THE real history of music on this side of the Atlantic is all included in the present century. All that bore the name of music in New England before the year 1800 may be summed up in the various modifications of one monotonous and barren type, the Puritan Psalmody. Its chronicles, quaint as they may be, and full of amusing anecdote, of seriocomic pulpit homilies, and nuts for satirists and jokers, are more interesting as exhibiting one phase of the old Puritan life and manners than as having any significant relation to the growth of music as such, or to any progress here in musical taste and culture. The history would make a readable chapter by itself, exciting many a smile of pity rather than contempt ; but it would not show the germs out of which the musical character of New England, such as it now is, has developed. The truth is, our fathers (with exceptions too few and too feeble to hold out) had no belief in music ; no respect for it, except as a part of the ritual of religious service, purely conventional, and, as they conceived, a matter of divine injunction. The literal fulfillment of the duty satisfied their consciences ; however bad the music, if they only sang, or tried to sing, it was enough. Of music in the sense of art they could not have the least conception.
Yet psalmody, in its best estate, sprang out of the very heart of the Reformation, and Luther was its great apostle. Indeed, the singing of psalms by the whole people in unison had been characteristic of all reformers and schismatics from a much earlier time, including the Arians, the Albigenses, the disciples of Wickliff and John Hues, the Bohemian brethren, etc. It was the plain-song “ of the people, for the people and by the people,” as distinguished from the more scientific, figural, fugued, contrapuntal, antiphonal music of the Catholic service, in which only trained choirs, and priests, could minister. In the confession of the English Puritans (1571), they say : “ Concerning singing of psalms, we allow of the people’s joining with one voice in a plain tune, but not of tossing the psalms from one side to the other, with intermingling of organs.” History can tell us everything about these old tunes and their various setting, except where the tunes, the melodies themselves, first came from. Save in a few instances, no one knows who invented or composed them. Probably they grew and shaped themselves by little and little, in the course of practice, quite empirically, by unconscious instinct, out of a thousand sources : largely out of the old traditional canto fermo, the Gregorian tones, etc., of the Catholic church; quite as largely out of snatches of free secular melody that floated in the air ; while some came from the Bohemian Brethren, some were sweets stolen from the early opera, and some were of individual invention. Luther is thought to have composed both the melody and harmony, as well as the words, of several of the noblest and most enduring of the German chorals. It must be remembered that the most secular melodies of those days, the music of the “ world’s people,” whether convivial, amorous, or war-like, had much of the psalm-tune flavor, at any rate, its dullness. Probably many of these tunes came into their present shape by gradual accretion and piecing out, a phrase from this one and a phrase from that, instances of which process are well known.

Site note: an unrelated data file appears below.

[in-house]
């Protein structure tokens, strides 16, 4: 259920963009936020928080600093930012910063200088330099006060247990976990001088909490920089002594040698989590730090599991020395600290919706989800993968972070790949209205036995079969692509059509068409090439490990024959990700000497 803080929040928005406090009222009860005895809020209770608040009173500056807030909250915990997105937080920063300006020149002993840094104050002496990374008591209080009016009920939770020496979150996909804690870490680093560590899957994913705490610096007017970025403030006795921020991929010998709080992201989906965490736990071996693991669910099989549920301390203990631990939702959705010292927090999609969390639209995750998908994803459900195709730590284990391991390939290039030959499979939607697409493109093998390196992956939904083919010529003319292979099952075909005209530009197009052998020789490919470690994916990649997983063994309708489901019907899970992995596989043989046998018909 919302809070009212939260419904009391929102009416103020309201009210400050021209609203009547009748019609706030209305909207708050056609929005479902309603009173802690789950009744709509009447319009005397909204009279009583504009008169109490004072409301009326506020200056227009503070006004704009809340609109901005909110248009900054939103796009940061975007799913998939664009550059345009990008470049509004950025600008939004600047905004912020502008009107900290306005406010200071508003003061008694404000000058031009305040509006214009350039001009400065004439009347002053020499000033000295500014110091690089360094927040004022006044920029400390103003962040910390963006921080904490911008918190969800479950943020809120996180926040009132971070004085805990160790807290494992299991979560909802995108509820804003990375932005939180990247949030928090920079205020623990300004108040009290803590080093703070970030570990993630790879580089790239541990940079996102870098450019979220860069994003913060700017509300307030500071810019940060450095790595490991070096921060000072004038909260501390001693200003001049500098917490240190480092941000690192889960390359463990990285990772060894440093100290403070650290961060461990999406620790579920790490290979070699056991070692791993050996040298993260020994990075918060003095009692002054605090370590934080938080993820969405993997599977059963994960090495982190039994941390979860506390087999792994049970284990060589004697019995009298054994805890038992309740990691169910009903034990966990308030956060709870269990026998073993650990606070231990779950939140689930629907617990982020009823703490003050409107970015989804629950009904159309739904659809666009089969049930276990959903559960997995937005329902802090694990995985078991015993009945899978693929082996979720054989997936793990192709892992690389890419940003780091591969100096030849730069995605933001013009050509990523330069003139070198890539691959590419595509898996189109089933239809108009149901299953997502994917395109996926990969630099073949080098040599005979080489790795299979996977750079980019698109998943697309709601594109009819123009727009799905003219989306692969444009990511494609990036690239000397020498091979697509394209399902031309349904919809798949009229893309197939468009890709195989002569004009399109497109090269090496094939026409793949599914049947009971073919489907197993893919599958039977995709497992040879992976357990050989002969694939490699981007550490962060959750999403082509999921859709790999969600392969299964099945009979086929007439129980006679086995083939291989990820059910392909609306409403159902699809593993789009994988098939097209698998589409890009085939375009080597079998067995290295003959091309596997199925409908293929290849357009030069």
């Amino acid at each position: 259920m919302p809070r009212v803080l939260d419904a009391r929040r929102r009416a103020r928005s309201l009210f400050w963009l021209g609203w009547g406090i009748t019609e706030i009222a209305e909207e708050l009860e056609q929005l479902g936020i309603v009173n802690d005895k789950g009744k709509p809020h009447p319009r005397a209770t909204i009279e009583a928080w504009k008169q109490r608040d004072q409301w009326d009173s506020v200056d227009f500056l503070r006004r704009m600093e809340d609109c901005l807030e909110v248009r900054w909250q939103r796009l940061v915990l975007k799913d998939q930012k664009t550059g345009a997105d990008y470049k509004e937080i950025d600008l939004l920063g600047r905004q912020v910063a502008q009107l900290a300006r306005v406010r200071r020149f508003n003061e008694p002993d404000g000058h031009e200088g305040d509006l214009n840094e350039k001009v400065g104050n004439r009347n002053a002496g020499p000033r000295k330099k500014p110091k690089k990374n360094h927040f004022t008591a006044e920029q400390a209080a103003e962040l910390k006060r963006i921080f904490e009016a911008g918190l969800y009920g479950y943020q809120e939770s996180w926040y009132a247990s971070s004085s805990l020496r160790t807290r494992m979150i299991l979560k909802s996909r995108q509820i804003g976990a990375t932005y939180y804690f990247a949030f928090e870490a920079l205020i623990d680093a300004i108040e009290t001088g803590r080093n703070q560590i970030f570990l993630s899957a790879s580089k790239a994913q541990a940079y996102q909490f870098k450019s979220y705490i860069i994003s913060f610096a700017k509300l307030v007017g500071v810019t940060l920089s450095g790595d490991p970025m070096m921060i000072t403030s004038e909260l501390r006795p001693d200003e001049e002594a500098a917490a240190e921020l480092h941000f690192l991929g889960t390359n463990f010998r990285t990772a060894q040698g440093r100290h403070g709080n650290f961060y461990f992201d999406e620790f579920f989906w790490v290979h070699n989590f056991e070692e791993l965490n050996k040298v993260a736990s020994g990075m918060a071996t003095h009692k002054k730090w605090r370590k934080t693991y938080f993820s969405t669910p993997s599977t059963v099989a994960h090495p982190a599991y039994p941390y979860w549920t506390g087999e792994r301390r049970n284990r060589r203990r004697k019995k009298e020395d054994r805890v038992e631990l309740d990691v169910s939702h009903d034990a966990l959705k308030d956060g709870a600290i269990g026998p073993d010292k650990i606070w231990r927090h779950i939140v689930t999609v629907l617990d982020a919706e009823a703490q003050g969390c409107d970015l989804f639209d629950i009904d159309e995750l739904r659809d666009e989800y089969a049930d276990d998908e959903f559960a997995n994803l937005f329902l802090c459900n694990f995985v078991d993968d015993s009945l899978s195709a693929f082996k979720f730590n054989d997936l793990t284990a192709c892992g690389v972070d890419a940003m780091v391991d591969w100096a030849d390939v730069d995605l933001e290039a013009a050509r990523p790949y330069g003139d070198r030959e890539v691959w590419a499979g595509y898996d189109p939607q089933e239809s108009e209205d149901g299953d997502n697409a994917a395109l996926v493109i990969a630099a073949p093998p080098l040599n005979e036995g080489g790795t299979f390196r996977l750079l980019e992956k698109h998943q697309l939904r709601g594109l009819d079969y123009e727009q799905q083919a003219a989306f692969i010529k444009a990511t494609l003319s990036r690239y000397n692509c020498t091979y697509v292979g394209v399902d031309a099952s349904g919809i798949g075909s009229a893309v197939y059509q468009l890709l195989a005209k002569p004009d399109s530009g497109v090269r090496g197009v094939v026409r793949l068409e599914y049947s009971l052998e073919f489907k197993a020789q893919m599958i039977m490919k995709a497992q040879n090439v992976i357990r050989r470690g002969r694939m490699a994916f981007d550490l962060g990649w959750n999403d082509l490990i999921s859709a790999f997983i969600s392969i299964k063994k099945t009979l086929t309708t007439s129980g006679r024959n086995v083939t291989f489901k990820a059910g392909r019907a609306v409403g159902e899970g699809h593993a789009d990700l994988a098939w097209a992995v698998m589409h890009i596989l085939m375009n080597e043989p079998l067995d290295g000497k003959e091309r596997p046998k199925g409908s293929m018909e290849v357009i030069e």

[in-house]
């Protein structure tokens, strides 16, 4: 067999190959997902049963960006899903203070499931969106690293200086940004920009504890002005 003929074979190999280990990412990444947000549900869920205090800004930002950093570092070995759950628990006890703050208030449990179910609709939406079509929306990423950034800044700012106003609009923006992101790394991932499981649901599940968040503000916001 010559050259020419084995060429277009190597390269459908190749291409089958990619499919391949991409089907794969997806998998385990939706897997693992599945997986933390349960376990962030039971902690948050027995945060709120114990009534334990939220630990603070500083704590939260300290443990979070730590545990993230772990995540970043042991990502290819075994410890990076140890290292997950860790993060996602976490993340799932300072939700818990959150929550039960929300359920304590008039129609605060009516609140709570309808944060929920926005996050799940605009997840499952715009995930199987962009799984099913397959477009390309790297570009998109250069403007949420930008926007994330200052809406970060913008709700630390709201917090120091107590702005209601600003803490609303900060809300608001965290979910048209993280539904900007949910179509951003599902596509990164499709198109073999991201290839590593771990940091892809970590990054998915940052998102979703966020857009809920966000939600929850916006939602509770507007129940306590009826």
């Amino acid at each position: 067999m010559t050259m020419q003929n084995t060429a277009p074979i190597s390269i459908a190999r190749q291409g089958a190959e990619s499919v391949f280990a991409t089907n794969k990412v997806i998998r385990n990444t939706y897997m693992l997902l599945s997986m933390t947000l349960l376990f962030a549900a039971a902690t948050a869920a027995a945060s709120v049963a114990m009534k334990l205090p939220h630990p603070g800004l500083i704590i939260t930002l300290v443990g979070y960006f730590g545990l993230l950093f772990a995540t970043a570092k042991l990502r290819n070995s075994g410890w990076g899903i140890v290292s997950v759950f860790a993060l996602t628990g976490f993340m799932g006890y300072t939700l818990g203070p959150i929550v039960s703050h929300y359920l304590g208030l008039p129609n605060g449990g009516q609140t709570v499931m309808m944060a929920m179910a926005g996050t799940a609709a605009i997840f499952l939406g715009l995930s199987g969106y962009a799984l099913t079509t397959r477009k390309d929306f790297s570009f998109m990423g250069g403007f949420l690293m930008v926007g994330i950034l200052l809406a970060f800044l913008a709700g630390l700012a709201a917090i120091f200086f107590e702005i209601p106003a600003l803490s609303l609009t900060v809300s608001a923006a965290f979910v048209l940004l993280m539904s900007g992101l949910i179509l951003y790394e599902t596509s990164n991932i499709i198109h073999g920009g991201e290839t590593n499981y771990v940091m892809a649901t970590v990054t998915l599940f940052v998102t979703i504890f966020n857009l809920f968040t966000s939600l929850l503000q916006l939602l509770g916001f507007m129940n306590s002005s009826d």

To the Lutheran chorals we must turn for the grandest, sincerest, most inspired, most tender, deep, and heartfelt types of pure religious people’s melody. It was Luther’s musical character and knowledge, together with his manysided genius, his zeal, his large humanity and common sense, that gave significance and form and pregnancy to the German choral above all other psalmody; to him and his co-workers the world owes these vital germs out of which the whole great German art of sacred music, in its larger forms of motet, oratorio, cantata, etc., has been developed. Where these seeds dropped in genial soil, now stately forests wave, far-echoing leafy avenues of song, through whose responsive, swaying branches sing the winds of heaven in never-ending harmony and fugue. In these small germs lay all the mighty art of Bach and Handel, and their followers, in embryo, waiting for its time. That was the German choral. But our New England psalm-book, — what has developed out of that ? Nothing but endless mechanical copies and multiplications of itself, continual breeding in and in, a ringing of idle changes on the same old humdrum meaningless material; books made to sell, which never would have been so multitudinous, strewing the shelves and upper lofts of music stores and singing galleries “ thick as the leaves of Vallambrosa,” if they had had any soul of art or music in them, or were much better than dead leaves, fit for a general bonfire.